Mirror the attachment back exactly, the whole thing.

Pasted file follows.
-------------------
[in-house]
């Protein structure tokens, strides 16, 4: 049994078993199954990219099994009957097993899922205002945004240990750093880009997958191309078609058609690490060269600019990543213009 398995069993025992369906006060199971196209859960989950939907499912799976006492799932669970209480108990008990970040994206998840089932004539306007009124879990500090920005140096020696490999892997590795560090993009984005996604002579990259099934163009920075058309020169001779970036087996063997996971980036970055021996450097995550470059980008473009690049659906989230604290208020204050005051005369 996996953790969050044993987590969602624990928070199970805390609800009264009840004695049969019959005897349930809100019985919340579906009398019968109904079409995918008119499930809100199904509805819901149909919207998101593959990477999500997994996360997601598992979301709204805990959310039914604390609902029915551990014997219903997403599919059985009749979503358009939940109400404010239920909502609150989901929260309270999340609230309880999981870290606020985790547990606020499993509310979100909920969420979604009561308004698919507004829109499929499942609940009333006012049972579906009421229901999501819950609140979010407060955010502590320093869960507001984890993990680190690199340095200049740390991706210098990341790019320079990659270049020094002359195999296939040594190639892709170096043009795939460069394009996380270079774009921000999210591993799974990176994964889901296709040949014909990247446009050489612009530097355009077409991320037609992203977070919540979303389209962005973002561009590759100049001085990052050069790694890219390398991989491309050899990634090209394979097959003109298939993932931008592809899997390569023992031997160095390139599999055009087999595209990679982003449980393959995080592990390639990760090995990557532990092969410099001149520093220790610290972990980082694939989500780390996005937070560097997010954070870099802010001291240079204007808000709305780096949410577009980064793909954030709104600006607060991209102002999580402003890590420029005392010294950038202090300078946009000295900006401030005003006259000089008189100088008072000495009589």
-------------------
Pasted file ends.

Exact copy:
[in-house]
């Protein structure tokens, strides 16, 4: 049994078993199954990219099994009957097993899922205002945004240990750093880009997958191309078609058609690490060269600019990543213009 398995069993025992369906006060199971196209859960989950939907499912799976006492799932669970209480108990008990970040994206998840089932004539306007009124879990500090920005140096020696490999892997590795560090993009984005996604002579990259099934163009920075058309020169001779970036087996063997996971980036970055021996450097995550470059980008473009690049659906989230604290208020204050005051005369 996996953790969050044993987590969602624990928070199970805390609800009264009840004695049969019959005897349930809100019985919340579906009398019968109904079409995918008119499930809100199904509805819901149909919207998101593959990477999500997994996360997601598992979301709204805990959310039914604390609902029915551990014997219903997403599919059985009749979503358009939940109400404010239920909502609150989901929260309270999340609230309880999981870290606020985790547990606020499993509310979100909920969420979604009561308004698919507004829109499929499942609940009333006012049972579906009421229901999501819950609140979010407060955010502590320093869960507001984890993990680190690199340095200049740390991706210098990341790019320079990659270049020094002359195999296939040594190639892709170096043009795939460069394009996380270079774009921000999210591993799974990176994964889901296709040949014909990247446009050489612009530097355009077409991320037609992203977070919540979303389209962005973002561009590759100049001085990052050069790694890219390398991989491309050899990634090209394979097959003109298939993932931008592809899997390569023992031997160095390139599999055009087999595209990679982003449980393959995080592990390639990760090995990557532990092969410099001149520093220790610290972990980082694939989500780390996005937070560097997010954070870099802010001291240079204007808000709305780096949410577009980064793909954030709104600006607060991209102002999580402003890590420029005392010294950038202090300078946009000295900006401030005003006259000089008189100088008072000495009589």